The government has finally confirmed how repossession cases in the rental market will be handled from 20 September.
Buy-to-let landlords are now generally required to give tenants at least six months’ notice period prior to seeking possession through the courts.
However, landlords will only need to give tenants who have committed anti-social behaviour four weeks’ notice of their intention to repossess a property. Those who have committed acts of domestic violence will only need to be given two weeks’ notice.
In cases of tenant rent arrears, landlords will just be required to give four weeks’ notice where a tenant has built six months of arrears. This will ensure action can start to be taken now against tenants whose arrears had been built up before the Cocid-19 lockdown.
Last month the government said the courts would only prioritise cases where tenants were in a year or more’s worth of arrears.
The NRLA is among those that have welcomed the latest announcements, but it is warning that it will mean nothing without a cast iron guarantee that the courts will begin to hear cases on 20th September.
The landlord organisation is also disappointed that the six-month notice period will remain in cases where landlords need to regain possession of a property in order to live in it. The NRLA argues that this will continue to penalise those, such as service men and women in the military, renting their homes out whilst working away.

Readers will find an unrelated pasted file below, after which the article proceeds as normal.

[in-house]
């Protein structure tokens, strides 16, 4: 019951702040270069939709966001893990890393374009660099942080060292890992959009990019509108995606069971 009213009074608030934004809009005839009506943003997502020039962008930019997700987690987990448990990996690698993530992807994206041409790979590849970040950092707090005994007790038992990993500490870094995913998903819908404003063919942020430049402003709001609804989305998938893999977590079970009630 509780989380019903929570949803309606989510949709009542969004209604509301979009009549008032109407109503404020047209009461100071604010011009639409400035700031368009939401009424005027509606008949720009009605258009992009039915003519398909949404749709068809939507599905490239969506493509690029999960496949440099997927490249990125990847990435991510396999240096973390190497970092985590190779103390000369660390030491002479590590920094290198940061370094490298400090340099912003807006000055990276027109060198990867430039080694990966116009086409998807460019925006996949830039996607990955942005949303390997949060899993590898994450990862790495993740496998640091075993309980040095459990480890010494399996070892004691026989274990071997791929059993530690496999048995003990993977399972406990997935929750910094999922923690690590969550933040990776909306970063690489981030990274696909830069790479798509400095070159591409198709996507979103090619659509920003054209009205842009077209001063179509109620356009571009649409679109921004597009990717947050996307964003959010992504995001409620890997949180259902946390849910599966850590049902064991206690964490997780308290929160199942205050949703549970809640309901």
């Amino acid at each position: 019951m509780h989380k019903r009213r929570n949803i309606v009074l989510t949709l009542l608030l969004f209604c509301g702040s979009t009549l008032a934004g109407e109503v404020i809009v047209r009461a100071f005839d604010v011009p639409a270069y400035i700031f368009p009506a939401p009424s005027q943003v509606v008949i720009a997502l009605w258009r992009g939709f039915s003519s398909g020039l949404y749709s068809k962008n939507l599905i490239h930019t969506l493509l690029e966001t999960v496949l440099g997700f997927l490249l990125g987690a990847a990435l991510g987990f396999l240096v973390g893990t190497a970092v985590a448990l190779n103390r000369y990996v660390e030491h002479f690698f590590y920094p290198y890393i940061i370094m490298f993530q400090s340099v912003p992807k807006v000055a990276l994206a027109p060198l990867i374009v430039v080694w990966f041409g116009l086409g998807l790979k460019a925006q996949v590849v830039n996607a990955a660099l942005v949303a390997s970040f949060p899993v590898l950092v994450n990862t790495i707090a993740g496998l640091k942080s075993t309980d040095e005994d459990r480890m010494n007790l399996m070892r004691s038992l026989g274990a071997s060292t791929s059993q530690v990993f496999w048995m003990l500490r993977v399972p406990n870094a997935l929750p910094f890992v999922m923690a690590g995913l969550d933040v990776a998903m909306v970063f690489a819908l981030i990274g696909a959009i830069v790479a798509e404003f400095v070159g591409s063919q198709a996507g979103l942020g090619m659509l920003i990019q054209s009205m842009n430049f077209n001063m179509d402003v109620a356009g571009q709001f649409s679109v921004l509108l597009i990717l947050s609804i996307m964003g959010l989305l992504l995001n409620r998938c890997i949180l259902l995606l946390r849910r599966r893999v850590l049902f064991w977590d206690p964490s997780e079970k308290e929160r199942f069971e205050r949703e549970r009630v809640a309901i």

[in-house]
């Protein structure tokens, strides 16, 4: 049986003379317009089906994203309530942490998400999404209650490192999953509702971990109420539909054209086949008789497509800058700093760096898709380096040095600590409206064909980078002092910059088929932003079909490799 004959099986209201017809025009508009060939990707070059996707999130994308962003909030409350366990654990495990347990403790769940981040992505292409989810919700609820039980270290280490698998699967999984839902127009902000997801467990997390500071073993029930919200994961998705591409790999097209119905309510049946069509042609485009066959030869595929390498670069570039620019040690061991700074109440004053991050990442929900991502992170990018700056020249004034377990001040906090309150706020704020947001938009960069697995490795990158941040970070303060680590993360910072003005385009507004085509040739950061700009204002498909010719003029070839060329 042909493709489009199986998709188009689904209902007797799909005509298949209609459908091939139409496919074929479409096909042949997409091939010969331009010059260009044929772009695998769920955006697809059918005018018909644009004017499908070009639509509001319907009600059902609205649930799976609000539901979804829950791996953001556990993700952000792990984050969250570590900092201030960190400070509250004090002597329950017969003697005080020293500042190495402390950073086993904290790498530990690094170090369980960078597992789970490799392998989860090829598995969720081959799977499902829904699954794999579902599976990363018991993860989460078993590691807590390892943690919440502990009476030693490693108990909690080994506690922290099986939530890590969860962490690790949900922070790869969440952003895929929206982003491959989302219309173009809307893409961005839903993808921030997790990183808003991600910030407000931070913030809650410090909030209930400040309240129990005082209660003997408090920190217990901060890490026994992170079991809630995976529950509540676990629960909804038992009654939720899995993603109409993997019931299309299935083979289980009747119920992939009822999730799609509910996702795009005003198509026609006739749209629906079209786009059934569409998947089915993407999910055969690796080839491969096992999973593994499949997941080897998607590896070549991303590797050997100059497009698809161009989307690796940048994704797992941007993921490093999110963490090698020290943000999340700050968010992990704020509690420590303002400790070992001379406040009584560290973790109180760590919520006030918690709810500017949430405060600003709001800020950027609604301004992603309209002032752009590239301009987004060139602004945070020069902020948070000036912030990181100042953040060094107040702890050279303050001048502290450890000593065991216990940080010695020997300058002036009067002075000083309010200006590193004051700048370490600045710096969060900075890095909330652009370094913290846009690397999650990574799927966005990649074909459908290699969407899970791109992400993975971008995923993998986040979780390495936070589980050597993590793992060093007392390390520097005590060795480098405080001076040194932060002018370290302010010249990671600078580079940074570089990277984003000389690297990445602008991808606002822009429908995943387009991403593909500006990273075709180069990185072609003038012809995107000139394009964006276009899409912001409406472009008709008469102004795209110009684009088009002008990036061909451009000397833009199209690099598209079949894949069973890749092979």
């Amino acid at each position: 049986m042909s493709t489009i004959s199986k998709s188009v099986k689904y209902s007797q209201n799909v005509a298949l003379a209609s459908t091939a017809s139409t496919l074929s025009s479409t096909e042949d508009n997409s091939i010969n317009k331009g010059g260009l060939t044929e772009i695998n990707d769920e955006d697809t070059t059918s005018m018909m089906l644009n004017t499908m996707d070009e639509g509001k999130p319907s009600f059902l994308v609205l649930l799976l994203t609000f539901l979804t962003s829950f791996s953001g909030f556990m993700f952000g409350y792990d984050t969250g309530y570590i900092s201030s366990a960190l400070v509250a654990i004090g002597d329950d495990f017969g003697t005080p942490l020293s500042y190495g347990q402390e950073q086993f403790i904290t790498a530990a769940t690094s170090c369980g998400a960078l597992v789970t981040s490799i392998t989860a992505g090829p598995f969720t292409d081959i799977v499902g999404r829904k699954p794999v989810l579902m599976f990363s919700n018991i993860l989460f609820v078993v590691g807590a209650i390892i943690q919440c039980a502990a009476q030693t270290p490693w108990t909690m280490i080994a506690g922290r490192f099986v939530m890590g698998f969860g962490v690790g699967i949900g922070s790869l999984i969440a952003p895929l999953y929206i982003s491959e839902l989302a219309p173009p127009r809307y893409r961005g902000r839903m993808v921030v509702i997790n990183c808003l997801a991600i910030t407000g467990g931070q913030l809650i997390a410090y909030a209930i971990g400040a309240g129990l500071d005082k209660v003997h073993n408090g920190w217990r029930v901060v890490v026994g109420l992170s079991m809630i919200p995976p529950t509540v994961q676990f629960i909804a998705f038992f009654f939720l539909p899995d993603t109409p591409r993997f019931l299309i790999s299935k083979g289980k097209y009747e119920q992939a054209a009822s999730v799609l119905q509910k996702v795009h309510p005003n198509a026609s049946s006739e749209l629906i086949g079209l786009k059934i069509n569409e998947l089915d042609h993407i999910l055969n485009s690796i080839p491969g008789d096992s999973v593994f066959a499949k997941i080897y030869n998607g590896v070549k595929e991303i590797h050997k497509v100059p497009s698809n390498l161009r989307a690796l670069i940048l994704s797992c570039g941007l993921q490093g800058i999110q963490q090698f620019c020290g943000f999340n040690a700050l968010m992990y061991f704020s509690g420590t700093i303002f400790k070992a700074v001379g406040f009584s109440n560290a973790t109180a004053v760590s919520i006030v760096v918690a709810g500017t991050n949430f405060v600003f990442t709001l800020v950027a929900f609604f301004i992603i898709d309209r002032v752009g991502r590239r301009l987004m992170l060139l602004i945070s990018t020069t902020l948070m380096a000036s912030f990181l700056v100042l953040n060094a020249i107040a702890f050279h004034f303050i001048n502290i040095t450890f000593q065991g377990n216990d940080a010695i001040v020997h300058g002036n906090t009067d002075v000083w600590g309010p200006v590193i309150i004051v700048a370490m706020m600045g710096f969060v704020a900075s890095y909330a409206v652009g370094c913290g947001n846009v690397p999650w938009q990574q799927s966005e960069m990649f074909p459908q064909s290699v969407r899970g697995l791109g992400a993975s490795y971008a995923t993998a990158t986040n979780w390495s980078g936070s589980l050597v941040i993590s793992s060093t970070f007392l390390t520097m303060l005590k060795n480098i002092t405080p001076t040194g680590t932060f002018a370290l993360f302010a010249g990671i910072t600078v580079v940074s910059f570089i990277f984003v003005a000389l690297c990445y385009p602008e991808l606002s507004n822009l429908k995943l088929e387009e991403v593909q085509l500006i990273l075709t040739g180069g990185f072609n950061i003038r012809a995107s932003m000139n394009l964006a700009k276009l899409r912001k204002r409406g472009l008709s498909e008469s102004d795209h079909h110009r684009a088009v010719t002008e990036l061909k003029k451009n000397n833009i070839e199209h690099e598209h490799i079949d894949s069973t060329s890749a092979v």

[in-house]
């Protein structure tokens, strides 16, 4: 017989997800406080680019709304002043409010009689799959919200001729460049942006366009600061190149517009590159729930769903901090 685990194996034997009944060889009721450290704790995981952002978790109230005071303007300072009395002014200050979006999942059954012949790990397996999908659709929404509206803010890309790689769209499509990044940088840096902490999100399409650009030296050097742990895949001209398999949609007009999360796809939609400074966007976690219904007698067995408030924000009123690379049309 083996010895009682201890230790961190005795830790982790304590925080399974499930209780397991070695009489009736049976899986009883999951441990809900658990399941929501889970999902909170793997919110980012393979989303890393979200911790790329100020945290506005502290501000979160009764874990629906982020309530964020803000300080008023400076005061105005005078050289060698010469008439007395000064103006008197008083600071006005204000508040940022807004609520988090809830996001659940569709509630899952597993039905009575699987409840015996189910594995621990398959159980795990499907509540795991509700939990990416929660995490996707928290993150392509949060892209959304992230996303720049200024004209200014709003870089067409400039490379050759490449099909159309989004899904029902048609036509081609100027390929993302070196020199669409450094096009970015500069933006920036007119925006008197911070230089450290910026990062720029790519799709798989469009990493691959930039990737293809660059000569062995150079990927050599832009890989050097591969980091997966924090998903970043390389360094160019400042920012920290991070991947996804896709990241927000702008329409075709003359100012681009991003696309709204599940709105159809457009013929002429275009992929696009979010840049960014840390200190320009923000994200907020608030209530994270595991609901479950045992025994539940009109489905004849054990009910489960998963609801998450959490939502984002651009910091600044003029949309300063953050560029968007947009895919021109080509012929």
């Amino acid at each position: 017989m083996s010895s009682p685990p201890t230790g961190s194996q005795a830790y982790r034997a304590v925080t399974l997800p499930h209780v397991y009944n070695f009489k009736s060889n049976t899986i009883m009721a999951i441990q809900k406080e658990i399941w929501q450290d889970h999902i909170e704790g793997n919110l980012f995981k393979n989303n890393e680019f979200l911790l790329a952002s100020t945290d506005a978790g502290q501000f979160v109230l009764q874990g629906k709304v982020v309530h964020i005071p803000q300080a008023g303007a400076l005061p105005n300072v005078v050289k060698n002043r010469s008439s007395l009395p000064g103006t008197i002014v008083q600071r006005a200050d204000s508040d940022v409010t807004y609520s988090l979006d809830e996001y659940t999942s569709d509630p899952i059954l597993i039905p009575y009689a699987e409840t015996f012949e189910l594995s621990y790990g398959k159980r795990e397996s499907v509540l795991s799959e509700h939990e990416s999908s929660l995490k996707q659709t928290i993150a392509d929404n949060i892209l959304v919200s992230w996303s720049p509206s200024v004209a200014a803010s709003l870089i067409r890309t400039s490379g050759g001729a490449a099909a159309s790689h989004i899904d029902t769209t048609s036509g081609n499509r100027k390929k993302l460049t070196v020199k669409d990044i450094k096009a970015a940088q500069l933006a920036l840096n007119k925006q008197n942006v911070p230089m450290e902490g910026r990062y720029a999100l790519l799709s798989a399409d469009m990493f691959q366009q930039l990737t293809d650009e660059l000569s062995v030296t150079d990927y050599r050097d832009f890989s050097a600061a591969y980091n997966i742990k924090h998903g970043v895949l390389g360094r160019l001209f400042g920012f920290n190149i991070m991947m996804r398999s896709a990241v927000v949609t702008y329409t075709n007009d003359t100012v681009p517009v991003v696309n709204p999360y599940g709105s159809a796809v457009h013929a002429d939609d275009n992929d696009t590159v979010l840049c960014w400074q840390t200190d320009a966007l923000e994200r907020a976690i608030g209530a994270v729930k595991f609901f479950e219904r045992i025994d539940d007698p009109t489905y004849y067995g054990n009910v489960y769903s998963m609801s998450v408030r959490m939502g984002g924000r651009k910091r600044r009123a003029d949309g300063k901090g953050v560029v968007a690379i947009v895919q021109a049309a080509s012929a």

Last week’s announcement by the government also fails to provide the financial package of hardship loans needed to cover Covid-19 related rent arrears which are vital to sustaining tenancies.
Ben Beadle, chief executive of the NRLA, commented: “The announcement provides welcome clarity about how possession cases will be handled. However, it will mean nothing without a complete guarantee that the courts will hear cases from 20th September.
“It is disappointing that the government has so far failed to heed the warnings of the NRLA and others that a financial package is needed to pay-off rent arrears built due to COVID. In the end this is the best way to sustain tenancies. We will continue to campaign hard for this important measure.”
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